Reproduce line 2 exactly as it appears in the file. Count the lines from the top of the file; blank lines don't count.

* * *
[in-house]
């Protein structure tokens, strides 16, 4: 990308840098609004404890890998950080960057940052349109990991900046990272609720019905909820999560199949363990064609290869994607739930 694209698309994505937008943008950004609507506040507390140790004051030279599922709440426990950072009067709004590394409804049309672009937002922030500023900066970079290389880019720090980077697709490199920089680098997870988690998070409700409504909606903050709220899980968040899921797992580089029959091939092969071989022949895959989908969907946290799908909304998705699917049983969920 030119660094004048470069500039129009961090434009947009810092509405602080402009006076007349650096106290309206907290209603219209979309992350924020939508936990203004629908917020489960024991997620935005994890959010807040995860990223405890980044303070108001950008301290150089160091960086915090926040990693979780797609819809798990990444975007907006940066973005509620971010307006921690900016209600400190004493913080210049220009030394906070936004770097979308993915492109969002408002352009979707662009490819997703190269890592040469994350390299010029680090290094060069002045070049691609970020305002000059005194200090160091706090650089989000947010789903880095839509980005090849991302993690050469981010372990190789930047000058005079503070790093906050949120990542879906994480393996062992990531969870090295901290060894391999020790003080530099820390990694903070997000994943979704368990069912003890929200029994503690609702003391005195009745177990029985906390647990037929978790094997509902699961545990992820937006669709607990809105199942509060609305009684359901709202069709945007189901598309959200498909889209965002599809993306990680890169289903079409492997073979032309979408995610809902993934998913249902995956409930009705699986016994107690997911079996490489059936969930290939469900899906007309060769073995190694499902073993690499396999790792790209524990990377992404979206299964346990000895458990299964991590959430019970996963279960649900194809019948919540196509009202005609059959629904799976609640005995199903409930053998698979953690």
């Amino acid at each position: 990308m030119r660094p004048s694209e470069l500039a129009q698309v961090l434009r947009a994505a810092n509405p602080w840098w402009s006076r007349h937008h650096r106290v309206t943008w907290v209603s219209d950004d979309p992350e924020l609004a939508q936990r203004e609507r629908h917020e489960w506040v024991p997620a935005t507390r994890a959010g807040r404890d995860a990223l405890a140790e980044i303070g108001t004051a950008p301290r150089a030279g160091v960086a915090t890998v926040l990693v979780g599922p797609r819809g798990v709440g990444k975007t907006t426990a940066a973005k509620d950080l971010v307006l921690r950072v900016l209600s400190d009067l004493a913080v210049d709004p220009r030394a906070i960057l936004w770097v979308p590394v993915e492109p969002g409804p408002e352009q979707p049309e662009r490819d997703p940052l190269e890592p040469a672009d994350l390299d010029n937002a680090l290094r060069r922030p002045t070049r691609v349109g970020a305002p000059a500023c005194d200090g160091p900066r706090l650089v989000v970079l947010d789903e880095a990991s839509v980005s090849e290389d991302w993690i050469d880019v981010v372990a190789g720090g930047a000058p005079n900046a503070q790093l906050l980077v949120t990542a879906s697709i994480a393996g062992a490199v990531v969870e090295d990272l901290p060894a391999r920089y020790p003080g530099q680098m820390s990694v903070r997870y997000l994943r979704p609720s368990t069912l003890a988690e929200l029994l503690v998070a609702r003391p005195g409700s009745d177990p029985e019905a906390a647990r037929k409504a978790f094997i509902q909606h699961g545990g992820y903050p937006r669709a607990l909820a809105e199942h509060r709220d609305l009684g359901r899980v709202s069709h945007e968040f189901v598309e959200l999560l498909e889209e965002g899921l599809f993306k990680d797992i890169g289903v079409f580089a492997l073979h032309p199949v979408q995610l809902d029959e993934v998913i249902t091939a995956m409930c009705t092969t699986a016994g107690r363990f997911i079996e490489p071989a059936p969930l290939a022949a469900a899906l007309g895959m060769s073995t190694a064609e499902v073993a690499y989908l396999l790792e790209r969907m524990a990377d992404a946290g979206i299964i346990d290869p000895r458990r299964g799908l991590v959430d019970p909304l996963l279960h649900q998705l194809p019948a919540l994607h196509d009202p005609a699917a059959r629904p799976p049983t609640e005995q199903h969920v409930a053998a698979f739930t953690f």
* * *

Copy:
């Protein structure tokens, strides 16, 4: 990308840098609004404890890998950080960057940052349109990991900046990272609720019905909820999560199949363990064609290869994607739930 694209698309994505937008943008950004609507506040507390140790004051030279599922709440426990950072009067709004590394409804049309672009937002922030500023900066970079290389880019720090980077697709490199920089680098997870988690998070409700409504909606903050709220899980968040899921797992580089029959091939092969071989022949895959989908969907946290799908909304998705699917049983969920 030119660094004048470069500039129009961090434009947009810092509405602080402009006076007349650096106290309206907290209603219209979309992350924020939508936990203004629908917020489960024991997620935005994890959010807040995860990223405890980044303070108001950008301290150089160091960086915090926040990693979780797609819809798990990444975007907006940066973005509620971010307006921690900016209600400190004493913080210049220009030394906070936004770097979308993915492109969002408002352009979707662009490819997703190269890592040469994350390299010029680090290094060069002045070049691609970020305002000059005194200090160091706090650089989000947010789903880095839509980005090849991302993690050469981010372990190789930047000058005079503070790093906050949120990542879906994480393996062992990531969870090295901290060894391999020790003080530099820390990694903070997000994943979704368990069912003890929200029994503690609702003391005195009745177990029985906390647990037929978790094997509902699961545990992820937006669709607990809105199942509060609305009684359901709202069709945007189901598309959200498909889209965002599809993306990680890169289903079409492997073979032309979408995610809902993934998913249902995956409930009705699986016994107690997911079996490489059936969930290939469900899906007309060769073995190694499902073993690499396999790792790209524990990377992404979206299964346990000895458990299964991590959430019970996963279960649900194809019948919540196509009202005609059959629904799976609640005995199903409930053998698979953690």